#goinghome – for multiple weeks and annually! Since I moved away, I have yet to take a trip home without trying something new. Spelunking, hiking to a new waterfall or mountaintop, exploring the coastline by boat, checking out a new family park, and anything really. The opportunities are endless, and I never used to fully appreciate them when my home address was in Norway. A trip home now means trying some of those things that are on the bucket list of those travelers who want to journey to Norway because I too have become that tourist. The only difference is that I don’t have to search the aisles for what snacks to put in my backpack on these adventures. I already have my list of favorites that I must indulge in while at home, and I do them with good friends and family. Farewell hugs have become way too common as well. I never focus on the time I am about to spend apart from family and friends, but rather pretend I will see them again tomorrow. “Fooling” myself always works. Once I am on my way, tears that might have been looming are quickly diminished and daily routines fall back in to place. Saying goodbye will never be easy, but it is something that comes with the territory of living abroad.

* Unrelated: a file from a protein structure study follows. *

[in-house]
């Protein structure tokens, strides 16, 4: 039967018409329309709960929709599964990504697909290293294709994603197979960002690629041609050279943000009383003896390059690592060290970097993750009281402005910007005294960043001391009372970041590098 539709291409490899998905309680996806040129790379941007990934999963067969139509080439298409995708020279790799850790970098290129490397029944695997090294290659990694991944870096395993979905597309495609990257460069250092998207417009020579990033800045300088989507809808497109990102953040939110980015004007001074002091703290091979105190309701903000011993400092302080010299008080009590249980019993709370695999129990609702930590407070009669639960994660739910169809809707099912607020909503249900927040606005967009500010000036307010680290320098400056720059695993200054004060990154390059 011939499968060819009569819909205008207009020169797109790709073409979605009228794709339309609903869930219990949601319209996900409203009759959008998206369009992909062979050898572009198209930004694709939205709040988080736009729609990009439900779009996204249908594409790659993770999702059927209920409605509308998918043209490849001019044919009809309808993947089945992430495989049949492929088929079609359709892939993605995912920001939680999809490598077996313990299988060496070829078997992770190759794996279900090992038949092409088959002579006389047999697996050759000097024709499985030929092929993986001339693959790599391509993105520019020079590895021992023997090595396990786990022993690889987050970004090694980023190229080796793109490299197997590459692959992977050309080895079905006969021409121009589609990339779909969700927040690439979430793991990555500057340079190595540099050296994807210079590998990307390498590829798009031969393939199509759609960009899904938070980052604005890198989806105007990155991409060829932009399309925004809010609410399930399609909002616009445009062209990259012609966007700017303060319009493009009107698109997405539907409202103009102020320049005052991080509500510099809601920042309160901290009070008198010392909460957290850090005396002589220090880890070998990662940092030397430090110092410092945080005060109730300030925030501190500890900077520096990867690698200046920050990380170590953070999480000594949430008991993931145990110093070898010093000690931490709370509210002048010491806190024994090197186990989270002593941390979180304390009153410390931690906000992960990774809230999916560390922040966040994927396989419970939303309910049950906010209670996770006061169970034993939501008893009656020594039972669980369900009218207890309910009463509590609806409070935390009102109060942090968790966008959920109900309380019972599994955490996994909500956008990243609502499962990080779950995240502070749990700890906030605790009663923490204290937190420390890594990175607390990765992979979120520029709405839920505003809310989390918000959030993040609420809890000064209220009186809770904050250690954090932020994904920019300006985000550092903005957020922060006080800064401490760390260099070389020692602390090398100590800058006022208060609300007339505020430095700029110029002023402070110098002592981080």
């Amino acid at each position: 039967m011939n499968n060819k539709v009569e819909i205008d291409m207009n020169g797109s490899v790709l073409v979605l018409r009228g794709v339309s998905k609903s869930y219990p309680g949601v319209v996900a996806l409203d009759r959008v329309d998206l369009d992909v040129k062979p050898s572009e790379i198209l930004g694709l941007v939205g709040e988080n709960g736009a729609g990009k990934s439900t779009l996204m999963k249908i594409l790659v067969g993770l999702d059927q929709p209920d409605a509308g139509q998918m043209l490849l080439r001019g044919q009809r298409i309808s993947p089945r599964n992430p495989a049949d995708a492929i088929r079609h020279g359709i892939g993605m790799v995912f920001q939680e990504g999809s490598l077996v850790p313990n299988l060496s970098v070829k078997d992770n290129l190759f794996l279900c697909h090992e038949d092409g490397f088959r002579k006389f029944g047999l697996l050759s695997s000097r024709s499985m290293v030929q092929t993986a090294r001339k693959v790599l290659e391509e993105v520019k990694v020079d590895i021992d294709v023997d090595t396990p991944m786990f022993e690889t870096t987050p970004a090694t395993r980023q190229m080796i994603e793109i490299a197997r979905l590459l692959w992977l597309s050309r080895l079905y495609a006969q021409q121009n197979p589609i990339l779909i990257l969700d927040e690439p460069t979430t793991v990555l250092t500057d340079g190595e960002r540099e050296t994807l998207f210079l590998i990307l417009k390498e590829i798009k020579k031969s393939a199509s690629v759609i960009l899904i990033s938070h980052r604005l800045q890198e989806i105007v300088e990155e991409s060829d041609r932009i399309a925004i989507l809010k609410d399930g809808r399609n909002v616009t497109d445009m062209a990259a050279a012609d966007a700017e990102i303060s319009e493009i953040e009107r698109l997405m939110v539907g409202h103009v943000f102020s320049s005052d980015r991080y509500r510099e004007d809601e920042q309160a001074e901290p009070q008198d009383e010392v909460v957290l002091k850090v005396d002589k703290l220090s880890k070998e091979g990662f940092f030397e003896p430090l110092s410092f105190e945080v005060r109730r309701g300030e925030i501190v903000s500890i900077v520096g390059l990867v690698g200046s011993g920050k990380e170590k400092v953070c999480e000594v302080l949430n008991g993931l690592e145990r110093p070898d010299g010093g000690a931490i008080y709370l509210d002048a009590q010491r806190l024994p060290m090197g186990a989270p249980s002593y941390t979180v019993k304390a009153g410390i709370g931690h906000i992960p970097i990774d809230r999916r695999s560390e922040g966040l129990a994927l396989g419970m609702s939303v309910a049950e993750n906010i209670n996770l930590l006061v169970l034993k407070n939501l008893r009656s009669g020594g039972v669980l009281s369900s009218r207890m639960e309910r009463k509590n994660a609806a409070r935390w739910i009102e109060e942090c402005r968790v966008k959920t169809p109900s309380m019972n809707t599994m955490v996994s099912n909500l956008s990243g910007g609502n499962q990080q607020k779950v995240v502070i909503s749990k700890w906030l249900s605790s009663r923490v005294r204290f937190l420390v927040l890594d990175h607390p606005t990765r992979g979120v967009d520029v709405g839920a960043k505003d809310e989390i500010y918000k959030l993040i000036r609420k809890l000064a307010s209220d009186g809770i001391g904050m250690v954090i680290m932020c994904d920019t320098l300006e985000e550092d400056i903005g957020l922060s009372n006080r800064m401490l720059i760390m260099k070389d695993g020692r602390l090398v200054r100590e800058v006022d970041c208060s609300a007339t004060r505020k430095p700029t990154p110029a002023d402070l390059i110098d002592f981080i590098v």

#weather – sunny every damn day! There is always sunshine on Maui—at least somewhere within driving distance. In Norway, we have a healthy habit of enjoying a day outside when there are blue skies. It is ingrained in us to soak up the cheerful rays whenever they decide to peek out from the (oh too) common gloomy clouds. After all, there is no telling when you get to feel it again. It took me about 2 years to let go of this habit. Kicking back on the couch was never an option. It was sunny outside! Things have changed for the good of my home, which now is cleaner. Relaxing on the couch with the sun high in the sky happens, because tomorrow is another sunny day.